So Italians have voted primarily for the socialist, the corrupt philanderer and the comedian (whose main joke is that he isn't even standing because he has a conviction for manslaughter). The socialist opposes austerity, the philanderer opposes it too, promising to reverse tax increases and give everyone their money back (nice try) and the comedian wants to halve the working week and give everyone free internet access. For Italians to have bothered supporting any of these buffoons is comedy extraordinaire.
Italians don't trust politicians or bankers much, but also are averse to change. It's why on the one hand public debt in Italy is over 120% of GDP its private debt is very low. Around 30% of Italians don't have bank accounts, because of a history with a Lira that past government simply inflated away, so they don't trust their savings with banks. Italians don't take our credit to pay for a holiday or a car, they save, they have tightly integrated families. There is a lot to be said for not borrowing to consume, and the tradeoff of the intact families is a female employment rate 12% lower than the EU average. Whether the stability of families offsets the loss of economic and human potential from low employment of women is a moot point.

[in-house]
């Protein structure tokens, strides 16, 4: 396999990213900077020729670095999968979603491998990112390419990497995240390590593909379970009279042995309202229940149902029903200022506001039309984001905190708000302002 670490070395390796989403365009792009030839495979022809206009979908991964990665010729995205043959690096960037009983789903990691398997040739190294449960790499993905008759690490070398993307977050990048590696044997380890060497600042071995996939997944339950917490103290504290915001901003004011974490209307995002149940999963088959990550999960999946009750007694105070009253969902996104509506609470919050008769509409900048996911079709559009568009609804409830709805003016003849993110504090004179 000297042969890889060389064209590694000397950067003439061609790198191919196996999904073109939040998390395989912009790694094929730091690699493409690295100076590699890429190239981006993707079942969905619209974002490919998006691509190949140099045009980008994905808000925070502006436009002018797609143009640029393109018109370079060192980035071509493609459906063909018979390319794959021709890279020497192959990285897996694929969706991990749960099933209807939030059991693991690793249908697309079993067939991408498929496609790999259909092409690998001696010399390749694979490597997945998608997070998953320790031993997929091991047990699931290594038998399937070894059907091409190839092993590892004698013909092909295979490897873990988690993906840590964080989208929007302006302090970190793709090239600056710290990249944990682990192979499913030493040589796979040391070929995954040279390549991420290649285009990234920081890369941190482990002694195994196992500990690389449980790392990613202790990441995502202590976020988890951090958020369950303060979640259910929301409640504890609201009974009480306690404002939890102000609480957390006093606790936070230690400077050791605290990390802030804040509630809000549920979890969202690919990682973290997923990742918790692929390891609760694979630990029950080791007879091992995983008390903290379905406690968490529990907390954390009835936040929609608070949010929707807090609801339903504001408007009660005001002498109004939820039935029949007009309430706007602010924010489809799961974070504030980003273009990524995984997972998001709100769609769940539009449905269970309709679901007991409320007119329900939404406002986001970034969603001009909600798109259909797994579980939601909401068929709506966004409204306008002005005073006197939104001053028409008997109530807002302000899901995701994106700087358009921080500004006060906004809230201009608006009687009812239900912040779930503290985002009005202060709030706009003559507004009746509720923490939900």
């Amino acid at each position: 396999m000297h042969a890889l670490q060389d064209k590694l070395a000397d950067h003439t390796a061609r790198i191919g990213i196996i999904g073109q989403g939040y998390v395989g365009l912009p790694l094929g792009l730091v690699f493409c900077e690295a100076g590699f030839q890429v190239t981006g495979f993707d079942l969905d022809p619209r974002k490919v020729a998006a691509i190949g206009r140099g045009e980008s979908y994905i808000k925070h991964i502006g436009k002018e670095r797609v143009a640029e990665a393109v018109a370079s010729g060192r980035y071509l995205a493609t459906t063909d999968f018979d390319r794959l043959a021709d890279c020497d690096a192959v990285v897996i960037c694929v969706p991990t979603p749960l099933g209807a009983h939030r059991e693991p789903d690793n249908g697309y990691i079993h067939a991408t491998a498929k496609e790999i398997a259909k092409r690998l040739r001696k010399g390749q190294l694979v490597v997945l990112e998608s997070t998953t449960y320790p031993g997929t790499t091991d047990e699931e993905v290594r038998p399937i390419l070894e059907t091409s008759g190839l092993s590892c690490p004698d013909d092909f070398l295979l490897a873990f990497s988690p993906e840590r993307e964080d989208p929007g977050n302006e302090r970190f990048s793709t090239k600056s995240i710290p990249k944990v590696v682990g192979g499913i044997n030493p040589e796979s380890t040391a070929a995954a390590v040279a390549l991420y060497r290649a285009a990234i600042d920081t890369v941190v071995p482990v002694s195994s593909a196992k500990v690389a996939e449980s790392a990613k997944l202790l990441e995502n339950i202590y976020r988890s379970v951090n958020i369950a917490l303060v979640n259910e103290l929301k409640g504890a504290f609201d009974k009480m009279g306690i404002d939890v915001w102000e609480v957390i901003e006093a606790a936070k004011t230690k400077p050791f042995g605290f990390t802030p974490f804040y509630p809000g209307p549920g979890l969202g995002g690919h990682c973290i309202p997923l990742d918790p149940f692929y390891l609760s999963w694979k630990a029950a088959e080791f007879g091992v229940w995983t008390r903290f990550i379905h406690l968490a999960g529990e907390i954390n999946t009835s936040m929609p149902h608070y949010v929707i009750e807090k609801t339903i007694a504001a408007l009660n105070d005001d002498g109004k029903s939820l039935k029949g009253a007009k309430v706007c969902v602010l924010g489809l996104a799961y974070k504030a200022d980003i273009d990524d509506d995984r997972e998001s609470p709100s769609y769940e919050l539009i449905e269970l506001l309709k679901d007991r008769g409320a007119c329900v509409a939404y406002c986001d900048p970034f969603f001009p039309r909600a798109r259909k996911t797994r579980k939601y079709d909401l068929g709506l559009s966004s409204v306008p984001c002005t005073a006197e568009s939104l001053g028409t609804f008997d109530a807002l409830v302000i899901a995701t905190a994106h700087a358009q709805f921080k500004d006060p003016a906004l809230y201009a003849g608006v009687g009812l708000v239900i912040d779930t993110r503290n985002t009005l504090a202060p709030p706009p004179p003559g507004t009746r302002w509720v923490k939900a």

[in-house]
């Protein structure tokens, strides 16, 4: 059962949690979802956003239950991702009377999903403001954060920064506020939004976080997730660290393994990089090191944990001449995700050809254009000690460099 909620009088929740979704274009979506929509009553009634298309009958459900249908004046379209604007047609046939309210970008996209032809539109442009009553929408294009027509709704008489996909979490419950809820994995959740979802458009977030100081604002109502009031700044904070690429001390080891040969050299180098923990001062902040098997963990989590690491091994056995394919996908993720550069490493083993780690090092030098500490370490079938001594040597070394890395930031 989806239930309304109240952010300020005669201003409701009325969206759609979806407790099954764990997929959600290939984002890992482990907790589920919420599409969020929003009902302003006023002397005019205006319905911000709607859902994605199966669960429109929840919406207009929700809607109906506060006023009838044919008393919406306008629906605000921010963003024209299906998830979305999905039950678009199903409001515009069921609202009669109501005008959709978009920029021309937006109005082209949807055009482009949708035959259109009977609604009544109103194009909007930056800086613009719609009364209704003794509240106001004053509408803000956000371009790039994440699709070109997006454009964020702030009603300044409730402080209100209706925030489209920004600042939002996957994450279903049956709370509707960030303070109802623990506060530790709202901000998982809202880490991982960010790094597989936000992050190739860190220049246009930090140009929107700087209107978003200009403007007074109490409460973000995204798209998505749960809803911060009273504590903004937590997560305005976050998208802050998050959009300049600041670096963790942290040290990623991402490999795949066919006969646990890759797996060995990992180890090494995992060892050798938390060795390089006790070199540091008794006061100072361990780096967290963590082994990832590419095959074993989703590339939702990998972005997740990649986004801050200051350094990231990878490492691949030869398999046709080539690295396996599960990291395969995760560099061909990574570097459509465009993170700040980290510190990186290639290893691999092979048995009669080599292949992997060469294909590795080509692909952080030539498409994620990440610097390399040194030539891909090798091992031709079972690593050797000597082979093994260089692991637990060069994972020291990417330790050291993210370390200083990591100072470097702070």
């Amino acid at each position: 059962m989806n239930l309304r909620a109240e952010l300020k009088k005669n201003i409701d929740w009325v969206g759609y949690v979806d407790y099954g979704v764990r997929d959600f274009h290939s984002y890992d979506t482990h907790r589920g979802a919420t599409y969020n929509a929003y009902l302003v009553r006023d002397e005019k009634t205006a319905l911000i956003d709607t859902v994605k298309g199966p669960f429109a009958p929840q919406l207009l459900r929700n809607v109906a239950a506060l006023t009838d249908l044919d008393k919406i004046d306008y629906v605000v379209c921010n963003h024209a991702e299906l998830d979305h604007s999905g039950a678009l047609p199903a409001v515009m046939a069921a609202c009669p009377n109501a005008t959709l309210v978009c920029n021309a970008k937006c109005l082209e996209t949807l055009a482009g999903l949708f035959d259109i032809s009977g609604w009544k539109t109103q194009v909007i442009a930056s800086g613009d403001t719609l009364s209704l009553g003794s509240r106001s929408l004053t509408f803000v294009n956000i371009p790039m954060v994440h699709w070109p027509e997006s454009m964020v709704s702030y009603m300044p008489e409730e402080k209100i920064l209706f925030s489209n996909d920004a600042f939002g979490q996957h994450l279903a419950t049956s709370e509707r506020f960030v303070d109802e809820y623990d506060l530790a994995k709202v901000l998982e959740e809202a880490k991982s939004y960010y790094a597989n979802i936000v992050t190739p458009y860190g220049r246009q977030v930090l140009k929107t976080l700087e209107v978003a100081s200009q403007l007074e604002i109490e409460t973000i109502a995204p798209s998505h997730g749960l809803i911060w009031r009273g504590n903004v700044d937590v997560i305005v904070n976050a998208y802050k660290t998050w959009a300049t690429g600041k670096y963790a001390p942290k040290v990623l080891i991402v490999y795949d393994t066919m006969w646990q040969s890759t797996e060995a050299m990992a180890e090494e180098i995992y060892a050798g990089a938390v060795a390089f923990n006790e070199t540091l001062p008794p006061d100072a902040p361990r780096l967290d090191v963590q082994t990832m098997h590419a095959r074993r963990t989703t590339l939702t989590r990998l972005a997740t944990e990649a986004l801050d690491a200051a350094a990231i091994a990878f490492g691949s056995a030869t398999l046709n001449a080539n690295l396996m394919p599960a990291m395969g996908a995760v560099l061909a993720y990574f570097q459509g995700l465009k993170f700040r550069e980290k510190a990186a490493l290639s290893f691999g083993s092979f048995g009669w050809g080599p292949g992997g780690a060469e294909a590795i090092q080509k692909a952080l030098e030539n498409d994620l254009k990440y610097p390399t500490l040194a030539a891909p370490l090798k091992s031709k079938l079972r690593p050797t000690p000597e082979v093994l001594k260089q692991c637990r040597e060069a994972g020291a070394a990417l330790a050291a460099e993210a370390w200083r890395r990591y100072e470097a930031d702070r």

However, on the government side Italy is a disaster. It has had fiscal incontinence for many years, so needs to get spending under control. Mario Monti was the man appointed by the European Commission to sort the country out - and he was punished for that by his party coming a distant fourth. Not, because he is not respected, but because he was a tool of Brussels. The European Union, the great arrogant entity that proclaims whenever it can that it kept the peace in Europe, now has on its record the imposition of rule from Brussels upon a Member State. That wasn't going to last.
Yet Italy's problems are deep and cancerous, with endemic corruption, of which Silvio Berlusconi is only the leading figurehead for. Of a labour market that would make unions in the UK, US, Australia and NZ groan with envy, but which effectively makes it nearly impossibly expensive to make people redundant, and so keeps so many Italian businesses just below the threshold for such a law to come into place.